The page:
Democrat Rep. Crystal Quade, first elected in 2016, is running her fourth campaign in House District 132, and faces Republican Stephanos Freeman. Quade is the minority leader for Democrats in the House and a former Director of Chapter Services for Springfield-based nonprofit Care to Learn. Freeman is unemployed but previously worked for Burrell Behavioral Health and mental disabilities services company Alternative Opportunities. Read full preview here.
With Rep. Curtis Trent moving up to be a state Senator, District 133 is an open seat. Democrat Amy Blansit faces Republican Melanie Stinnett. Blansit is the founder, chairwoman and CEO of the Drew Lewis Foundation, and is also a faculty member at Missouri State University (MSU) in the Kinesiology Department. Stinnett opened her own business, Theracare, in 2014, to provide speech, occupational, physical and music therapy.
In May of this year, Stinnett sold Theracare to The Arc of the Ozarks, a disability services organization, where she works as the vice president of therapy services. Read full preview story here.
First-term incumbent Republican Rep. Alex Riley is seeking reelection, and Democrat Samantha Deaton is taking her shot in Springfield’s arguably most Republican district. Riley, a Springfield native, has been practicing law in Springfield since 2016. Deaton, who grew up in the Springfield area, is a Battlefield council member, has opened the bakery Caked n’ Baked and worked in the child care industry. Read full preview here.
First-term incumbent Democratic Rep. Betsy Fogle is pursuing another two years in the Missouri House, but the Republican candidate AJ Exner has other plans. Fogle is a Springfield native who worked six years at the Jordan Valley Community Health Center prior to election. Exner is an Arkansas native who came to Missouri for college. He has worked as a client relations manager for Dynamic DNA Labs. Read the full preview story here.
Republican Rep. Craig Fishel is seeking his third term in the Missouri legislature’s lower chamber, but Democrat Stephanie Hein bears the burden of trying to flip a Republican stronghold. Fishel is a former Springfield City Council member and has owned and operated Fishel Pools for more than 40 years. Hein heads the Missouri State University Department of Hospitality Leadership. Read full preview story here.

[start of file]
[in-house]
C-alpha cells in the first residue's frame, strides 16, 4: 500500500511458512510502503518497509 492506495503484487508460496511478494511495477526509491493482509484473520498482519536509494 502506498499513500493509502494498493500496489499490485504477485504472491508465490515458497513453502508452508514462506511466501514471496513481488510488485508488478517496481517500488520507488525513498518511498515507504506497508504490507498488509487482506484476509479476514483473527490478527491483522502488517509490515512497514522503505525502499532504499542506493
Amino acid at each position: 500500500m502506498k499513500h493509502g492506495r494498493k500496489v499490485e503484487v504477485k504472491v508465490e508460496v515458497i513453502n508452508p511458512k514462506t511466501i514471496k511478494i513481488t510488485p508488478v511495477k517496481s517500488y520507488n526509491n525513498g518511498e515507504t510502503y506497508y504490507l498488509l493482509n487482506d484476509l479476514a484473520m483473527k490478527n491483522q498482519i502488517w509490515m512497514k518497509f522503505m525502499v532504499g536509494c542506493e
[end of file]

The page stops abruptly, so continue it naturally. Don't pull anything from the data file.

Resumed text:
Uncontested races: Districts 130, 131 and 137
- District 130: State Rep. Bishop Davidson is running unopposed.
- District 131: State Rep. Bill Owen is running unopposed.
- District 137: Darin Chappell, a former political science professor at Missouri State University and city administrator for Chillicothe, Bolivar and Seymour, won a primary election and is unopposed in the general election.
Greene County offices
Of seven local elections for Greene County voters to weigh in November, only the race for recorder of deeds is contested.
Republican incumbent Cheryl Dawson-Spaulding faces Democratic challenger Melissa Miller in a quiet race with minimal campaigning on both sides. The recorder of deeds maintains records related to property, and also handles marriage licenses. Read story here.
All other county officials on the ballot are running unopposed — and all are Republicans, including newcomer Bryan Feemster who is the only candidate for Circuit Court Clerk. (Current Circuit Clerk Tom Barr gave up the office to unsuccessfully run for State House District 137.)
Other Greene County officials who are unopposed (click to review list)
- Presiding Commissioner Bob Dixon was elected in 2018. He is going for a second term.
- Cindy Stein has been the Greene County auditor since her first election in 1994.
- Prosecuting Attorney Dan Patterson was first elected to be Greene County’s lead criminal prosecutor in 2010, and is seeking a fourth term in office.
- Greene County Clerk Shane Schoeller was elected in 2014, and seeks a third term in office.
- Allen Icet was appointed Greene County Collector of Revenue March 1, 2021. Icet is making his first run at a full, four-year term.
Judicial retention votes: Voters will be asked to approve retention votes for several judges. All were evaluated this year by the Missouri Judicial Performance Review Committee on whether they “substantially meet overall judicial performance standards,” and all of them did. In Greene County, voters will also be casting their ballots on the retention of three Associate Circuit Court judges:
- Judge Mark Powell, appointed in 2000 and elected to office by voters in 2000, 2002 and 2006; then retained 2010, 2014 and 2018.
- Judge Margaret Holden Palmietto, appointed in 2015, retained in 2018.
- Judge Todd Myers, appointed in 2020 and facing his first retention vote.
Also, in southwest Missouri, voters will be asked whether to retain:
- Missouri Supreme Court Justices Zel Fischer and Robin Ransom.
- Southern District Missouri Court of Appeals Judges Don Burrell and Jack Goodman.